Blog Post

Africa's Agricultural and Rural Development

Recent occurrences in the global arena, such as volatile commodity and resource markets, suggest the urgent need for African countries to develop policy options that can mitigate resource constraints and their attendant consequences. The transformation and development of Africa’s agricultural sector, especially the development of functional value chains, hold huge potentials for African economies through employment creation, income generation, and improvement of household livelihoods. In addition, the development of rural areas through the conscious creation of social amenities will ensure that Africa’s rural spaces are more ‘habitable,’ particularly for the burgeoning population of youths who have both the energy and ingenuity for productive adventures. Thus, these twin processes (agricultural transformation and rural development) hold great promises for Africa’s future, particularly with respect to the attainment of the United Nations Sustainable Development Goals (SDGs) and Agenda 2063 of the African Union.

A new book, The Palgrave Handbook of Agricultural and Rural Development in Africa (edited by Evans Osabuohien), offers an in-depth exploration of agricultural and rural development in Africa from theoretical, empirical, and policy standpoints. It gives a robust treatise on the developmental issues that need to be tackled in rural areas’ agricultural transformation processes and accentuates the importance of Africa’s agricultural sector for the region’s food sustainability, poverty reduction, employment creation, and value chain development. The book, written by 63 authors from academia, industry, and policy spaces, also examines the interconnectedness of the different issues impacting agricultural and rural development in Africa.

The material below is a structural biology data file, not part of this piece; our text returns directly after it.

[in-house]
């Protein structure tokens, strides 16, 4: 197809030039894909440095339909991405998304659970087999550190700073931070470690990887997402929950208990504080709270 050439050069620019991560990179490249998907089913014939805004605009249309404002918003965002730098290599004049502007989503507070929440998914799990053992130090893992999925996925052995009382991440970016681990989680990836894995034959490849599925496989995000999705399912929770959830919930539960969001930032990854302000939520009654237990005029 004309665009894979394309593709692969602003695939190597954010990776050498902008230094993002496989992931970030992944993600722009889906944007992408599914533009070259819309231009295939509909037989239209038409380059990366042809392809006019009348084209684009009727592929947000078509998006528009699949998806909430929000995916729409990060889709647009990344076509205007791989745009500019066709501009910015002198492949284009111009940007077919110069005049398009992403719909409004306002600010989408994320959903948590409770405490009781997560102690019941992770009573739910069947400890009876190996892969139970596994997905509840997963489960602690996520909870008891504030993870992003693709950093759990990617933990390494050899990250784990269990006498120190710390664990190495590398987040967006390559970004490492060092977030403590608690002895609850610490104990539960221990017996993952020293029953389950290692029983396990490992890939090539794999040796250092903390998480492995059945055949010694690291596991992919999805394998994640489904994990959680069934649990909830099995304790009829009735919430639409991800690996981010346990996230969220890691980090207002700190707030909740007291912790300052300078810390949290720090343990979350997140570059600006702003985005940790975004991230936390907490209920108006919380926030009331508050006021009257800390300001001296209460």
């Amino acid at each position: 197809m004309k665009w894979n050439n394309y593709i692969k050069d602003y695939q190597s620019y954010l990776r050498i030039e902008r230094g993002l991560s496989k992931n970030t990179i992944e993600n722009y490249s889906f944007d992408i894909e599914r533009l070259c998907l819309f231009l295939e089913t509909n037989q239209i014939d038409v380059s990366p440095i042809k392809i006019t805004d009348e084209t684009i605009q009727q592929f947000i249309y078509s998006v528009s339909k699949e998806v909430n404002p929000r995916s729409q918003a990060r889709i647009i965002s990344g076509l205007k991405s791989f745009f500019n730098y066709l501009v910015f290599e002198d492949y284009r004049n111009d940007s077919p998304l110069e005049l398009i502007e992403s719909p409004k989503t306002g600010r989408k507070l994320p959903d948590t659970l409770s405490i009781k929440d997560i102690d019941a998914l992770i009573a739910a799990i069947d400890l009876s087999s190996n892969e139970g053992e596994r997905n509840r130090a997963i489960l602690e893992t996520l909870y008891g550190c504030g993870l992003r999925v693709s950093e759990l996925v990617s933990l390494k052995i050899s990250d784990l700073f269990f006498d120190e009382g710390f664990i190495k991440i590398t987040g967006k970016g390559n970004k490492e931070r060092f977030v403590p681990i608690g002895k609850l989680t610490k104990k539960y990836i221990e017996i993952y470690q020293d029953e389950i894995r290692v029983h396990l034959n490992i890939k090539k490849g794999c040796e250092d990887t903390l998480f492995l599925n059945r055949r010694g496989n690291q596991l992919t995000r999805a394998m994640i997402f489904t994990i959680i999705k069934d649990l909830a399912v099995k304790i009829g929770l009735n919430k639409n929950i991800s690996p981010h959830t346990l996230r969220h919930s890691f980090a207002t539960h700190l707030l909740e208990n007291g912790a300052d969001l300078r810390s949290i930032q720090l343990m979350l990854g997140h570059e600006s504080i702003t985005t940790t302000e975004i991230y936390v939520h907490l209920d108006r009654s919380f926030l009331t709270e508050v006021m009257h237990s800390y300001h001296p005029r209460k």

Generally, rural transformation and development entail the improvement of quality of life in rural areas, including both agricultural and non-agricultural activities. These improvements include investments in health, education, and rural infrastructure, the development of functional markets and value chains, and the promotion of inclusive empowerment of rural populations. Thus, transformation is usually embedded in development.

The Palgrave Handbook of Agricultural and Rural Development in Africa provides several key messages and the some facts and policy suggestions for harnessing the potential of agricultural and rural development in Africa.

  1. Employment Creation and Development: Employment creation could lead to economic growth and development in Africa through the creation of wealth and improvement of the welfare of the continent’s citizenry. Thus, there is a need for African countries to strengthen their plans and policies regarding job creation in order to improve livelihood conditions.